If we have the capability of combining test systems together, on a so-called “Common DC Bus,” the possibilities for energy re-use with higher efficiencies is much greater. So, in addition to losing less energy due to losses, we can also save costs (and equipment footprint) by utilizing a single grid connection and a single AFE for multiple channels.

Terms like “back-to-back” testing have been in the industry for years, but now the energy can be circulated at a higher efficiency inside the test system decreasing the energy usage of the overall testfield. If channel-to-channel isolation is needed, new, high-performance Silicon Carbide devices can be used for high-frequency transformers inside the test equipment to provide isolation in a much smaller size. Then, with proper test coordination, back-to-back battery cycling could be like moving water from one cup to another, and back again, only feeding in the minimal losses from the grid.

The e-Axle test system with energy recirculation. (Image: Unico)

E-Axle Testbed

Once we have test equipment with a common DC bus, we can take it even further and have combined AC and DC applications sharing energy. For example, if we take a circular energy system like an e-axle testbed, we can use a DC supply to supply DC power to the production traction inverter or a universal inverter which then drive the electric traction motor(s) connected to the axle. The axle is then connected to two output dynamometers which absorb this energy and brings it back into the test system onto the common DC bus, closing the energy loop. Only the loses are needed from the grid.

To achieve the next level of energy freedom, additional DC channels can be used to tie in one or more energy storage systems (like a second life battery BESS) to the common DC bus. This, tied into the automation system, could be used to intelligently store, and use, the DC energy as needed to fully support the testing requirements. For example, for facilities that have renewable energy during the day with solar could charge the BESS during daylight hours and use that energy to feed the test system losses at night utilizing the common DC bus to minimize energy losses. Or if charged batteries are brought into the test facility, the initial discharge energy is stored in the BESS for charging the test batteries at a later time.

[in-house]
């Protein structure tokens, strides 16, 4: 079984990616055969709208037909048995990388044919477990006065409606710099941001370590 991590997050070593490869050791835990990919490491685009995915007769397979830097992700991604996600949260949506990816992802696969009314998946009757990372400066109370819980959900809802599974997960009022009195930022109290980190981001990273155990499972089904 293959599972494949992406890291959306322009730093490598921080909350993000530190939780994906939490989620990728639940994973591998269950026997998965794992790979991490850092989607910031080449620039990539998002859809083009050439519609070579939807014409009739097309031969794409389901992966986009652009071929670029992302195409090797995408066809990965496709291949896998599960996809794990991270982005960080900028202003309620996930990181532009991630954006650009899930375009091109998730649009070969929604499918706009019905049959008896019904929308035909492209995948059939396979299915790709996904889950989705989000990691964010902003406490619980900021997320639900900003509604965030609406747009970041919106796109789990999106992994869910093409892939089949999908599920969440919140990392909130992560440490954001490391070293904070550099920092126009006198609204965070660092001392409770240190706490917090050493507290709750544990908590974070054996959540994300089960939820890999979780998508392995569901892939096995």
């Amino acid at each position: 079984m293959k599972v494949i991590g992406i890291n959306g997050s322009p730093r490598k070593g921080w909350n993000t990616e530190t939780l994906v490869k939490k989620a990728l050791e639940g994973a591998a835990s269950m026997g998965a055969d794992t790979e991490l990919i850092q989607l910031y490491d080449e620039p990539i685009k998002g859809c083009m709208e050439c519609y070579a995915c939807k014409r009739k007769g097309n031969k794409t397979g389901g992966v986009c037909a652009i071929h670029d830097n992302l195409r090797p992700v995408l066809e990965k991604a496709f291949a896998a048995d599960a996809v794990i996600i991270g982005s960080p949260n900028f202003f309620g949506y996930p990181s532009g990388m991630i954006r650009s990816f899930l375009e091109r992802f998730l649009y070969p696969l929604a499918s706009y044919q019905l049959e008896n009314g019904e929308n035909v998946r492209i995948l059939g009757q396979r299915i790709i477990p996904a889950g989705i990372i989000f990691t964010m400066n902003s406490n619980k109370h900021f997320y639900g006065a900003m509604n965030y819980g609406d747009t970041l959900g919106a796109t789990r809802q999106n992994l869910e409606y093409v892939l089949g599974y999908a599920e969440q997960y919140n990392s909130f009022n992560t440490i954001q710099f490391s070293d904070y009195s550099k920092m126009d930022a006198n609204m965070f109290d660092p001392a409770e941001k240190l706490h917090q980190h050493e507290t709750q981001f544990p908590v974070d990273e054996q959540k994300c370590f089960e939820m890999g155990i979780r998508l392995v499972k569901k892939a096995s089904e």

Even with this high level of re-utilization of energy or green energy supported test systems, we also must try to keep pushing the efficiencies of the power electronics used in the test systems. Even a 1 percent improvement on efficiency in a 280 kW system is significant when you consider that validation programs running 24/7 take years to complete. Utilizing new wide bandgap semiconductors like SiC and GaN enable control techniques which can increase the efficiencies to 99 percent or even higher. In addition, the higher switching frequencies enabled by these new devices can also reduce the physical size of passive filter components reducing losses even further.

As the automotive sector continues to transition to a significant portion of their portfolio being electric, they must either build the needed test facilities to support this transition or update their current facilities. This typically requires a tremendous increase in needed power infrastructure. However, by utilizing the latest energy sharing test system technologies and supplemental energy supply and storage methods tied directly into these test systems, this burden is minimized.

Constant advances in technologies are also providing electrification test equipment with a significant efficiency savings over older, existing, test systems the OEM might already have where the increased operating cost savings can quickly pay for the upgrade, especially compared to constant repairs of aging systems. Here, the combination of increased energy efficiency and the ability to share and store energy could reduce existing operating costs of EV labs by 50 percent or more.

This article was written by Don Wright, VP of Engineering, Unico LLC (Franksville, WI). For more information, visit here .